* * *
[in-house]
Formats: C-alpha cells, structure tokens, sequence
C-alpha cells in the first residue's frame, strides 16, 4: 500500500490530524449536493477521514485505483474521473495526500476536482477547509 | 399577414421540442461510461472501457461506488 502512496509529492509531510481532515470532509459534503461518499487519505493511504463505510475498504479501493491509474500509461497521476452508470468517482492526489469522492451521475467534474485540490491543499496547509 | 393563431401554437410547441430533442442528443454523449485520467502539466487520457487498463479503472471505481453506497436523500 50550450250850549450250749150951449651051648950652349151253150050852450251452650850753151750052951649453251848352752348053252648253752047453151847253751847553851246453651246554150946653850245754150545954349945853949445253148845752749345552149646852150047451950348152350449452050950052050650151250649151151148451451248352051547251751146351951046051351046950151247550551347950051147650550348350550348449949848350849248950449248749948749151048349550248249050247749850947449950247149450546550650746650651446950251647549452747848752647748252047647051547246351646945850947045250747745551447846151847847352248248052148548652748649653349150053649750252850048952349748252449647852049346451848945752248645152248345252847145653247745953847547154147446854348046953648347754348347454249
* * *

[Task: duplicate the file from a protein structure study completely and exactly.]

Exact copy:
[in-house]
Formats: C-alpha cells, structure tokens, sequence
C-alpha cells in the first residue's frame, strides 16, 4: 500500500490530524449536493477521514485505483474521473495526500476536482477547509 | 399577414421540442461510461472501457461506488 502512496509529492509531510481532515470532509459534503461518499487519505493511504463505510475498504479501493491509474500509461497521476452508470468517482492526489469522492451521475467534474485540490491543499496547509 | 393563431401554437410547441430533442442528443454523449485520467502539466487520457487498463479503472471505481453506497436523500 50550450250850549450250749150951449651051648950652349151253150050852450251452650850753151750052951649453251848352752348053252648253752047453151847253751847553851246453651246554150946653850245754150545954349945853949445253148845752749345552149646852150047451950348152350449452050950052050650151250649151151148451451248352051547251751146351951046051351046950151247550551347950051147650550348350550348449949848350849248950449248749948749151048349550248249050247749850947449950247149450546550650746650651446950251647549452747848752647748252047647051547246351646945850947045250747745551447846151847847352248248052148548652748649653349150053649750252850048952349748252449647852049346451848945752248645152248345252847145653247745953847547154147446854348046953648347754348347454249